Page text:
A Coalition of Renewable Energy Interpreters

The scale and impacts of declining renewable energy costs is not widely understood. This is an example of how real industry trends can be hidden by the headlines. Admittedly, the rapidly changing renewable energy industry can be difficult to keep up with. Decision-makers need both insightful analysis and proactive communication channels to help them understand what’s really going on with renewable energy development—and push this sector further faster.

Several organizations are starting to realize the importance of making sure that facts about renewable energy are fully examined, explained, and widely shared. For example, WRI recently joined with IRENA, IEA-RETP, Greenpeace, ACORE, WWF International and 36 leading renewable energy players to establish a “Coalition for Action to Bolster Public Support for Renewable Energy.” This Coalition, which includes think tanks, environmental NGOs, and leading renewable energy companies, will provide fact-based information to address questions and concerns about renewable energy technologies and help support the growth of the industry worldwide. The Coalition will host a knowledge platform to share the latest news, information, lessons, and training opportunities in the renewable energy sector.

As part of the coalition, WRI is producing evidence-based research, fact sheets, and tools on renewable energy through its Charge initiative. For example, our 10 Questions to Ask about Scaling On-Grid Renewable Energy paper raises the key questions decision makers need to answer in order to create a stable policy environment that will support the growth of grid-based renewable energy. Our Above and Beyond paper explores how utilities can use “green tariffs” to provide cost-competitive renewable energy to corporate customers. And forthcoming factsheets will help decision makers makes sense of the electricity cost data they encounter.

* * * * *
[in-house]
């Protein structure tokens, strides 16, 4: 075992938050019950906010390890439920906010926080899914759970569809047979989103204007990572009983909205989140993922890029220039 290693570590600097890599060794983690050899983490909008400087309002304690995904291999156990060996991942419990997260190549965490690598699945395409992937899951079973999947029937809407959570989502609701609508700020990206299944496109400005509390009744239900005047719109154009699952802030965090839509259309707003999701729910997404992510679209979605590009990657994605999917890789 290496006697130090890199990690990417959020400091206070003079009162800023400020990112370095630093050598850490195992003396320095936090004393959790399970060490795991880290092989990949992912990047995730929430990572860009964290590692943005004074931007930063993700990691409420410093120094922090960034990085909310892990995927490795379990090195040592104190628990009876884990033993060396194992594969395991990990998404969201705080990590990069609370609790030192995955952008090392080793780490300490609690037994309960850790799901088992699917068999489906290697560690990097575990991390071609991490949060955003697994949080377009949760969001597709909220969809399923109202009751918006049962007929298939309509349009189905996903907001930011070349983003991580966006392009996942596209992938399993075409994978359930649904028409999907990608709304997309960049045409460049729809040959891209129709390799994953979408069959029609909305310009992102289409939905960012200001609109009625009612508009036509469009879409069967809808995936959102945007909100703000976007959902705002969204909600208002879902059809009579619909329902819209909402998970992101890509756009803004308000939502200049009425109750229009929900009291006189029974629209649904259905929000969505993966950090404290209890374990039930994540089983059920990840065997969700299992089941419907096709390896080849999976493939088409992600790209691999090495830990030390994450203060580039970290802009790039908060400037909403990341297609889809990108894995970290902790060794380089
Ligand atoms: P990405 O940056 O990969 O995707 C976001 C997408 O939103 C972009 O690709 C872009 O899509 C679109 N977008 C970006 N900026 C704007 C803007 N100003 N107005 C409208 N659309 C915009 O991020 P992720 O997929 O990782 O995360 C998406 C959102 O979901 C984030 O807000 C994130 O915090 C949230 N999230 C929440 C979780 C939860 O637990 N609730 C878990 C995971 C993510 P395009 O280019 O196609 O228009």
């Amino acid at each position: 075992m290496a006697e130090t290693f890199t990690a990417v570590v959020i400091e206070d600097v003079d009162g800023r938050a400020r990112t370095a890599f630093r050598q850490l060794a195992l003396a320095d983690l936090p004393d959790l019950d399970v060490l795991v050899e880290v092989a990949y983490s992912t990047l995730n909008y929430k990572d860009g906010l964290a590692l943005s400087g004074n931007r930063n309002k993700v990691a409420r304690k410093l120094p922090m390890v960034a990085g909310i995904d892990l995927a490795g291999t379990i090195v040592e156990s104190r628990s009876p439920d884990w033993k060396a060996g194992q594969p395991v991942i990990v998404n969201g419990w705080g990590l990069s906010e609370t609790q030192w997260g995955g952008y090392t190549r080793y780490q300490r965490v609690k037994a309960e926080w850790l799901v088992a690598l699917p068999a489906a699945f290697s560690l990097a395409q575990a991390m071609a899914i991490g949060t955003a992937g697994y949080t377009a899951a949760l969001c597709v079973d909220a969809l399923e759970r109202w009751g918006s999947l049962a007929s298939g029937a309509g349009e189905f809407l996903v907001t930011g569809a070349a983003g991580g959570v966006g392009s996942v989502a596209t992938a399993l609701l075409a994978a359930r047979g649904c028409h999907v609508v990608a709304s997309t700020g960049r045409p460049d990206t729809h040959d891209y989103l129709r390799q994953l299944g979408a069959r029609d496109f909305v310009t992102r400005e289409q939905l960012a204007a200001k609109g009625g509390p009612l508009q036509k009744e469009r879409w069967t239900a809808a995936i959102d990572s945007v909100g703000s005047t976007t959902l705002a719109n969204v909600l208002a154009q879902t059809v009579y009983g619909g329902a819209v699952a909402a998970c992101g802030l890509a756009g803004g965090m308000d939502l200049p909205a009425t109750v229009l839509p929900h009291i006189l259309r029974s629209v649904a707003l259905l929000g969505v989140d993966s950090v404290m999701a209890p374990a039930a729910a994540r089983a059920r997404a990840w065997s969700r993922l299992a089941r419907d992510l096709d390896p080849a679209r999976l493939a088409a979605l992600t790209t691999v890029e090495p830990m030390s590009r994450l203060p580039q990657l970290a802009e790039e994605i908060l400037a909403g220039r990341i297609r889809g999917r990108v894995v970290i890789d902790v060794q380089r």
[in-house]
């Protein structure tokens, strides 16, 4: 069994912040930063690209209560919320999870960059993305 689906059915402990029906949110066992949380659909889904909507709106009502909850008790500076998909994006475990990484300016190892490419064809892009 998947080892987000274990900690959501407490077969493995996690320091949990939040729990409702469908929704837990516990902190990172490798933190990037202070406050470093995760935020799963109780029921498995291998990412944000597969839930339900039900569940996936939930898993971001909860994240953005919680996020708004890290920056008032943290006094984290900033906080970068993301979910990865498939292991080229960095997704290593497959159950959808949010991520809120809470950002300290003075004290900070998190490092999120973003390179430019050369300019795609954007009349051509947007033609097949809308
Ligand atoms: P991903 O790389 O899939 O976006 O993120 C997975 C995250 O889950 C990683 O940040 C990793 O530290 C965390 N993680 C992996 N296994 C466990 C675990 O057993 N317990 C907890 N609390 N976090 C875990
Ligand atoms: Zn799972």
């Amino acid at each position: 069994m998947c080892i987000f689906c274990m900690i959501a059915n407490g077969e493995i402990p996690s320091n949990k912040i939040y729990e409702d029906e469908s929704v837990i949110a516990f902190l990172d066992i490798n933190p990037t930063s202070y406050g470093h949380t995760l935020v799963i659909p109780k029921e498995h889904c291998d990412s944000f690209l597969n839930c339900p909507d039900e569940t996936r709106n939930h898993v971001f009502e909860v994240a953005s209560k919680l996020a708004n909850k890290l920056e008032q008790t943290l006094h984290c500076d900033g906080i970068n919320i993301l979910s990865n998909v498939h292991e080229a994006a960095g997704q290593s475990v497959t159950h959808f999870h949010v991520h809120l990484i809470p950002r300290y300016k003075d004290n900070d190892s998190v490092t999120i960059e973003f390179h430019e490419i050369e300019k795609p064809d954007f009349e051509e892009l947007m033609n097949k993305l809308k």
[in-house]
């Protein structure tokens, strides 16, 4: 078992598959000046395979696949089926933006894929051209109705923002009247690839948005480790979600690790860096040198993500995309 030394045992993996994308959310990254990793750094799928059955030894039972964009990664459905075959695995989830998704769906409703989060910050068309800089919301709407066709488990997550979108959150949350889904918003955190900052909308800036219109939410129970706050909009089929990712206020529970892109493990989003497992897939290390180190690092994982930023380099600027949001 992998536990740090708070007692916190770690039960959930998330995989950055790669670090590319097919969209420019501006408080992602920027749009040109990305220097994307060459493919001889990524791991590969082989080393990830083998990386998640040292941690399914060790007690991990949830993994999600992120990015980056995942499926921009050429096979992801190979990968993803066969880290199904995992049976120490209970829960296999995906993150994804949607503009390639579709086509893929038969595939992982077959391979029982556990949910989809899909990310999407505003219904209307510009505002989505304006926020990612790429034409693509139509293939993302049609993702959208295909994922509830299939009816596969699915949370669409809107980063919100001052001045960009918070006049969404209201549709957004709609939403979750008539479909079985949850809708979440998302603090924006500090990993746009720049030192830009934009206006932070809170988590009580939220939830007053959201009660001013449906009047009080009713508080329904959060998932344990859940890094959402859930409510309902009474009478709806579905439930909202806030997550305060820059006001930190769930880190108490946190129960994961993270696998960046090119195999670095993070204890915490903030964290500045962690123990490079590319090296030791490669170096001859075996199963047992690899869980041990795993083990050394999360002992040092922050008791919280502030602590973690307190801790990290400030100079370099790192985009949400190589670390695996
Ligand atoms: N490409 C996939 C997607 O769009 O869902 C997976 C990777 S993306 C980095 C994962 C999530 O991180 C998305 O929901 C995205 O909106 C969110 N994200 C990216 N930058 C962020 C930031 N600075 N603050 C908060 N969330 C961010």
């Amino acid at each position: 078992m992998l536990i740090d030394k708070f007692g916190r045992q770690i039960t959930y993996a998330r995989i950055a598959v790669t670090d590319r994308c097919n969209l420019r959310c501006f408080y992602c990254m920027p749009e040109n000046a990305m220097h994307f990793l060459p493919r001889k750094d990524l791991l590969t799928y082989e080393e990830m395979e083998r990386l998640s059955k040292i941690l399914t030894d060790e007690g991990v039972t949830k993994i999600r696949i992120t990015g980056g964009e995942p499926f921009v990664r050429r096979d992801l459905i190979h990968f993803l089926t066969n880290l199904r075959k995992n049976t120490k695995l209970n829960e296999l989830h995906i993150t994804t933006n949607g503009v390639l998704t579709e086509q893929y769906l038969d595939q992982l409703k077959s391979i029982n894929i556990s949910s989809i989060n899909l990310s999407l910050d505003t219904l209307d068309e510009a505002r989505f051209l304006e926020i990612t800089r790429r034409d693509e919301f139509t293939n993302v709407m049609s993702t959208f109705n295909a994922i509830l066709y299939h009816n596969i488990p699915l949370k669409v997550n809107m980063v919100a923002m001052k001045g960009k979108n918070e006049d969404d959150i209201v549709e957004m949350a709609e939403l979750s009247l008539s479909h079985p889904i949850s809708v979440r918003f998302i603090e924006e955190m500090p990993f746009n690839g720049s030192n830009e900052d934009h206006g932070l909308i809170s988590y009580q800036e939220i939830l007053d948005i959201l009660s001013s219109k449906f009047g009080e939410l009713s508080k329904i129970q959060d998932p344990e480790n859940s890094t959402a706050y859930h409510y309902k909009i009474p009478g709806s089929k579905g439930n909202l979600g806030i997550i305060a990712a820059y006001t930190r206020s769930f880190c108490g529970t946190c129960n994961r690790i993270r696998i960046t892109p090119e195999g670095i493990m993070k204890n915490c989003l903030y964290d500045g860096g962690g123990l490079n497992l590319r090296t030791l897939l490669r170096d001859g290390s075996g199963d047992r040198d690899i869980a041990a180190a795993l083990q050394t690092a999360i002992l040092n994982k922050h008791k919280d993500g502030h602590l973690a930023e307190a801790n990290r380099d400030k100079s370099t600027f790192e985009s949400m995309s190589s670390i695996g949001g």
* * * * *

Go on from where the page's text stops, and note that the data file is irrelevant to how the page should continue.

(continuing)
The Charge initiative at WRI and the IRENA Coalition can start to clear up some of the confusion surrounding renewable energy costs. However, truly moving toward a world where all communities have access to affordable, clean energy will require a greater effort. Decision-makers from government, business, and the electricity sector will need to use all tools at their disposal to look past the headlines and capitalize on the emerging opportunities presented by a rapidly changing renewable sector.

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  • Андрей Казанцев

    Look at a new third alternative – AIR HYDRO POWER –

    Each cloud over your head is NPP unit, but much more cheaper and cleaner…